Acute cholecystitis

Does the clinical diagnosis correlate with the pathological diagnosis?

Robert Joseph Fitzgibbons, A. Tseng, H. Wang, A. Ryberg, N. Nguyen, K. L. Sims

Research output: Contribution to journalArticle

27 Citations (Scopus)

Abstract

Background: Most of the literature dealing with the surgical management of acute cholecystitis bases patient selection on pathological diagnosis, either exclusively or using it as a major selection criteria or as a confirmation of diagnosis. The purpose of this study was to examine the correlation between preoperative clinical findings, intraoperative gross findings, and postoperative pathological findings. Methods: A retrospective review of 493 consecutive laparoscopic cholecystectomies performed by a single surgeon (RJF) in a single institution was done. Four different sets of criteria were used to define four groups of patients as having acute cholecystitis: (1) preoperative acute cholecystitis based on defined criteria (PA); (2) intraoperative gross findings of acute or subacute cholecystitis based on surgeon assessment of inflammation (IA); (3) initial pathological evaluation by a staff pathologist (IP); and (4) expert pathological (EP) review using strictly defined histological criteria. Results: Of 41 patients, 40 (97.6%) were classified as having acute cholecystitis by IA, 21 (51.2%) by IP, and 17 (41.5%) by EP. Of the 75 patients classified as having acute cholecystitis by IA, 40 (53.0%) were classified acute by PA, 34 (45.0%) by IP, and 17 (22.7%) by EP. Of the 72 IP patients, 34 (47.2%) were classified as acute by IA, 15 (20.8%) by EP, and 24 (33.3%) were PA. Of the 32 EP patients, 21 (65.6%) were classified as acute by IA, 14 (43.8%) by IP, and 18 (56.3%) were PA. Conclusion: The correlation between the pathological diagnosis and intraoperative findings is poor. Preoperative clinical findings of acute cholecystitis are highly reliable for predicting intraoperative gross findings. However, intraoperative findings of acute cholecystitis are commonly found in the absence of preoperative clinical signs. Recommendations for surgical therapy should be based on studies which use either operative findings or the preoperative clinical findings as the basis for patient selection.

Original languageEnglish
Pages (from-to)1180-1184
Number of pages5
JournalSurgical Endoscopy
Volume10
Issue number12
StatePublished - Dec 1996

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Acute Cholecystitis
Inflammation
Patient Selection
Cholecystitis
Laparoscopic Cholecystectomy

All Science Journal Classification (ASJC) codes

  • Surgery

Cite this

Fitzgibbons, R. J., Tseng, A., Wang, H., Ryberg, A., Nguyen, N., & Sims, K. L. (1996). Acute cholecystitis: Does the clinical diagnosis correlate with the pathological diagnosis? Surgical Endoscopy, 10(12), 1180-1184.

Acute cholecystitis : Does the clinical diagnosis correlate with the pathological diagnosis? / Fitzgibbons, Robert Joseph; Tseng, A.; Wang, H.; Ryberg, A.; Nguyen, N.; Sims, K. L.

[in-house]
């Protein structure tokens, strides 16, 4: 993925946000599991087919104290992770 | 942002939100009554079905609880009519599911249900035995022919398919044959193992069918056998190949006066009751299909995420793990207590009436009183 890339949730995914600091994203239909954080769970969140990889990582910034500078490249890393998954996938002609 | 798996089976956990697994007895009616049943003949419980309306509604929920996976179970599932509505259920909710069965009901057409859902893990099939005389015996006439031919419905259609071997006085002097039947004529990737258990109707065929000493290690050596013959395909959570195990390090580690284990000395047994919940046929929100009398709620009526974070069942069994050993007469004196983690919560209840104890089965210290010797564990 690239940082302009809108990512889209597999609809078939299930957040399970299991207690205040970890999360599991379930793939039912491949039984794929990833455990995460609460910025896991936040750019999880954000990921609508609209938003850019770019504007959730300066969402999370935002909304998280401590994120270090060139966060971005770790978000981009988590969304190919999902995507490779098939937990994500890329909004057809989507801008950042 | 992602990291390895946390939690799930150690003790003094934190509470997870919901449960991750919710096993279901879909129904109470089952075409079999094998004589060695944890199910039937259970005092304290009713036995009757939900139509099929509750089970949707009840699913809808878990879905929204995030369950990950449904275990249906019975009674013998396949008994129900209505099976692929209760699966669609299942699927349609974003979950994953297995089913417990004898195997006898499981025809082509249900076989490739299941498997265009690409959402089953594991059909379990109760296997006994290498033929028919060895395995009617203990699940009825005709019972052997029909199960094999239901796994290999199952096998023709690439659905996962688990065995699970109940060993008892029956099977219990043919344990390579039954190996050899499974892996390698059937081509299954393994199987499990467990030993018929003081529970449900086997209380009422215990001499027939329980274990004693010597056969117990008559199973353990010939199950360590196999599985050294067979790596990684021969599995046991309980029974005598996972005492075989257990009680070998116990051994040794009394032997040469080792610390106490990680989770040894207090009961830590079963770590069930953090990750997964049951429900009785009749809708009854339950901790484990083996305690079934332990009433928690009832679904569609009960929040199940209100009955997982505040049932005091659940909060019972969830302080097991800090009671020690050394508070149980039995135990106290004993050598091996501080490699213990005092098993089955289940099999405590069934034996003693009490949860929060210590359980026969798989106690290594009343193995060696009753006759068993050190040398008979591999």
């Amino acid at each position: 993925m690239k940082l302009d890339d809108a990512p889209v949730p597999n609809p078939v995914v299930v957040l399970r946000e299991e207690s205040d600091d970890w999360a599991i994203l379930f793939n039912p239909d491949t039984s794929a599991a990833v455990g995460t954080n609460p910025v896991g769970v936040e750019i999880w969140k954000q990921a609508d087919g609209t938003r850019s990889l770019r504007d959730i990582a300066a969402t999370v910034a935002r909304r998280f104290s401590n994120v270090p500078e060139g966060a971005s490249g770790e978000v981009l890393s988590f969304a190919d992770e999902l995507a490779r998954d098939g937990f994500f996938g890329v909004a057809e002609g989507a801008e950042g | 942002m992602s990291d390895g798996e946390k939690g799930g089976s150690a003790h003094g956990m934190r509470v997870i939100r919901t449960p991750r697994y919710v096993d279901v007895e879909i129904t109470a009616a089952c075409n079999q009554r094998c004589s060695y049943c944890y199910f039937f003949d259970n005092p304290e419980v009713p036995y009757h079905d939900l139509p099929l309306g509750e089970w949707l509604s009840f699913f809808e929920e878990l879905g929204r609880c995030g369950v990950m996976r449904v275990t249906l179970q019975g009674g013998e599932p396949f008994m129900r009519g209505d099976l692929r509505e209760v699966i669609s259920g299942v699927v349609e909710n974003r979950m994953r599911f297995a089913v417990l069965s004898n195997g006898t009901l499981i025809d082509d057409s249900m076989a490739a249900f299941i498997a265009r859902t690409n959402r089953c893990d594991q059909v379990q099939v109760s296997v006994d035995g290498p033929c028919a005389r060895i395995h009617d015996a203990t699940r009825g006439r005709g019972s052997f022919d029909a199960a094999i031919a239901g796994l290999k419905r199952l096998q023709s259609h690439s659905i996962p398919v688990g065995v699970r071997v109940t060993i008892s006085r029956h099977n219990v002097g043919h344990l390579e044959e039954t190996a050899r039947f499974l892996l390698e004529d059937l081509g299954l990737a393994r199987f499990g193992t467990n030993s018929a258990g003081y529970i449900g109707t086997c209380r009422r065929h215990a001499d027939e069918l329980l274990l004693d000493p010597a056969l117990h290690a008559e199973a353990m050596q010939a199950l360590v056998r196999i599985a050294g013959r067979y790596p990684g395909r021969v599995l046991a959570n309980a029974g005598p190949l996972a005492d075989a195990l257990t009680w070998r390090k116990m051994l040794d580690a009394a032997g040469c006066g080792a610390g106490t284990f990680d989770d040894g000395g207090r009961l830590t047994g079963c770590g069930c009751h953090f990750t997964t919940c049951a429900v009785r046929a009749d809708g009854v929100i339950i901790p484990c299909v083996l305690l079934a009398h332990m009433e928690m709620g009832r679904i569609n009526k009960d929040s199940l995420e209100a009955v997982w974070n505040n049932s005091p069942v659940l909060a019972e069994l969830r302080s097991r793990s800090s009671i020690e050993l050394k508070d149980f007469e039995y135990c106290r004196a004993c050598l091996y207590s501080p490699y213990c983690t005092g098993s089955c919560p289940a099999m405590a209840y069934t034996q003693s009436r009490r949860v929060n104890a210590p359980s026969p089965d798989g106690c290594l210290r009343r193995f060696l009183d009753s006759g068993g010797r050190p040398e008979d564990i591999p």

In: Surgical Endoscopy, Vol. 10, No. 12, 12.1996, p. 1180-1184.

Research output: Contribution to journalArticle

Fitzgibbons, RJ, Tseng, A, Wang, H, Ryberg, A, Nguyen, N & Sims, KL 1996, 'Acute cholecystitis: Does the clinical diagnosis correlate with the pathological diagnosis?', Surgical Endoscopy, vol. 10, no. 12, pp. 1180-1184.
Fitzgibbons, Robert Joseph ; Tseng, A. ; Wang, H. ; Ryberg, A. ; Nguyen, N. ; Sims, K. L. / Acute cholecystitis : Does the clinical diagnosis correlate with the pathological diagnosis?. In: Surgical Endoscopy. 1996 ; Vol. 10, No. 12. pp. 1180-1184.
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abstract = "Background: Most of the literature dealing with the surgical management of acute cholecystitis bases patient selection on pathological diagnosis, either exclusively or using it as a major selection criteria or as a confirmation of diagnosis. The purpose of this study was to examine the correlation between preoperative clinical findings, intraoperative gross findings, and postoperative pathological findings. Methods: A retrospective review of 493 consecutive laparoscopic cholecystectomies performed by a single surgeon (RJF) in a single institution was done. Four different sets of criteria were used to define four groups of patients as having acute cholecystitis: (1) preoperative acute cholecystitis based on defined criteria (PA); (2) intraoperative gross findings of acute or subacute cholecystitis based on surgeon assessment of inflammation (IA); (3) initial pathological evaluation by a staff pathologist (IP); and (4) expert pathological (EP) review using strictly defined histological criteria. Results: Of 41 patients, 40 (97.6{\%}) were classified as having acute cholecystitis by IA, 21 (51.2{\%}) by IP, and 17 (41.5{\%}) by EP. Of the 75 patients classified as having acute cholecystitis by IA, 40 (53.0{\%}) were classified acute by PA, 34 (45.0{\%}) by IP, and 17 (22.7{\%}) by EP. Of the 72 IP patients, 34 (47.2{\%}) were classified as acute by IA, 15 (20.8{\%}) by EP, and 24 (33.3{\%}) were PA. Of the 32 EP patients, 21 (65.6{\%}) were classified as acute by IA, 14 (43.8{\%}) by IP, and 18 (56.3{\%}) were PA. Conclusion: The correlation between the pathological diagnosis and intraoperative findings is poor. Preoperative clinical findings of acute cholecystitis are highly reliable for predicting intraoperative gross findings. However, intraoperative findings of acute cholecystitis are commonly found in the absence of preoperative clinical signs. Recommendations for surgical therapy should be based on studies which use either operative findings or the preoperative clinical findings as the basis for patient selection.",